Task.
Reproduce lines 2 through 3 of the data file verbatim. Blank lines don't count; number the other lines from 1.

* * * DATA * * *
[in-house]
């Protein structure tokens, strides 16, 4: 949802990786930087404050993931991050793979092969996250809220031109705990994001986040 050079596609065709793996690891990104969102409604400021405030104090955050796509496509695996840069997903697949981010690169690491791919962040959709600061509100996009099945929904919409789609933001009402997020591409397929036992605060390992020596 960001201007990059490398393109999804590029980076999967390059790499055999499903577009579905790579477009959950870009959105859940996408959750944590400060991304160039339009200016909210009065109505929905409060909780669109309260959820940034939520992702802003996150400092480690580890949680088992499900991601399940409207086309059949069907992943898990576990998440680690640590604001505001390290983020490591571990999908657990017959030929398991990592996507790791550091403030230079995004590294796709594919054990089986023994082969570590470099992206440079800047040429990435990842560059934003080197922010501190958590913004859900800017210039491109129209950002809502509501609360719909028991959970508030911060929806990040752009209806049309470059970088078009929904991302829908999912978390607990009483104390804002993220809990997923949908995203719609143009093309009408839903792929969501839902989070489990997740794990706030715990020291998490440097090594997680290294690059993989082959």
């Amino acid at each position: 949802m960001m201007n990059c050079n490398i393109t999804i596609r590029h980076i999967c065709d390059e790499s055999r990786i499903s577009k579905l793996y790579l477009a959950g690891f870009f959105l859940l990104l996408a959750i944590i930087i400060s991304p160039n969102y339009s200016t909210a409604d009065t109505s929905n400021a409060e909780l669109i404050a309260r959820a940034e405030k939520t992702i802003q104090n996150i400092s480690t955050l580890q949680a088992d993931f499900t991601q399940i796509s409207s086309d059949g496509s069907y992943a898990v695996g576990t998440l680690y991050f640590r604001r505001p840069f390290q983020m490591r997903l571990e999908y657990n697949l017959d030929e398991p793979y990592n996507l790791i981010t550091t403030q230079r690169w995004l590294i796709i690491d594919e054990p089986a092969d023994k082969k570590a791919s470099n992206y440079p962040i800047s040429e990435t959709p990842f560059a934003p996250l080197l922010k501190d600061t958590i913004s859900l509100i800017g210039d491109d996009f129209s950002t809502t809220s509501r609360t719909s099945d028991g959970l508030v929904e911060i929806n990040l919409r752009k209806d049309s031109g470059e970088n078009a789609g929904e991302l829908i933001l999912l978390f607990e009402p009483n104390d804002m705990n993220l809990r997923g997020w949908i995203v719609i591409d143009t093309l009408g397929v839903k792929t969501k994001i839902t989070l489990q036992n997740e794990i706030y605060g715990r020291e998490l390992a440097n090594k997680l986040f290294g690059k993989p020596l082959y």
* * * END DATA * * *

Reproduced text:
């Protein structure tokens, strides 16, 4: 949802990786930087404050993931991050793979092969996250809220031109705990994001986040 050079596609065709793996690891990104969102409604400021405030104090955050796509496509695996840069997903697949981010690169690491791919962040959709600061509100996009099945929904919409789609933001009402997020591409397929036992605060390992020596 960001201007990059490398393109999804590029980076999967390059790499055999499903577009579905790579477009959950870009959105859940996408959750944590400060991304160039339009200016909210009065109505929905409060909780669109309260959820940034939520992702802003996150400092480690580890949680088992499900991601399940409207086309059949069907992943898990576990998440680690640590604001505001390290983020490591571990999908657990017959030929398991990592996507790791550091403030230079995004590294796709594919054990089986023994082969570590470099992206440079800047040429990435990842560059934003080197922010501190958590913004859900800017210039491109129209950002809502509501609360719909028991959970508030911060929806990040752009209806049309470059970088078009929904991302829908999912978390607990009483104390804002993220809990997923949908995203719609143009093309009408839903792929969501839902989070489990997740794990706030715990020291998490440097090594997680290294690059993989082959």
């Amino acid at each position: 949802m960001m201007n990059c050079n490398i393109t999804i596609r590029h980076i999967c065709d390059e790499s055999r990786i499903s577009k579905l793996y790579l477009a959950g690891f870009f959105l859940l990104l996408a959750i944590i930087i400060s991304p160039n969102y339009s200016t909210a409604d009065t109505s929905n400021a409060e909780l669109i404050a309260r959820a940034e405030k939520t992702i802003q104090n996150i400092s480690t955050l580890q949680a088992d993931f499900t991601q399940i796509s409207s086309d059949g496509s069907y992943a898990v695996g576990t998440l680690y991050f640590r604001r505001p840069f390290q983020m490591r997903l571990e999908y657990n697949l017959d030929e398991p793979y990592n996507l790791i981010t550091t403030q230079r690169w995004l590294i796709i690491d594919e054990p089986a092969d023994k082969k570590a791919s470099n992206y440079p962040i800047s040429e990435t959709p990842f560059a934003p996250l080197l922010k501190d600061t958590i913004s859900l509100i800017g210039d491109d996009f129209s950002t809502t809220s509501r609360t719909s099945d028991g959970l508030v929904e911060i929806n990040l919409r752009k209806d049309s031109g470059e970088n078009a789609g929904e991302l829908i933001l999912l978390f607990e009402p009483n104390d804002m705990n993220l809990r997923g997020w949908i995203v719609i591409d143009t093309l009408g397929v839903k792929t969501k994001i839902t989070l489990q036992n997740e794990i706030y605060g715990r020291e998490l390992a440097n090594k997680l986040f290294g690059k993989p020596l082959y």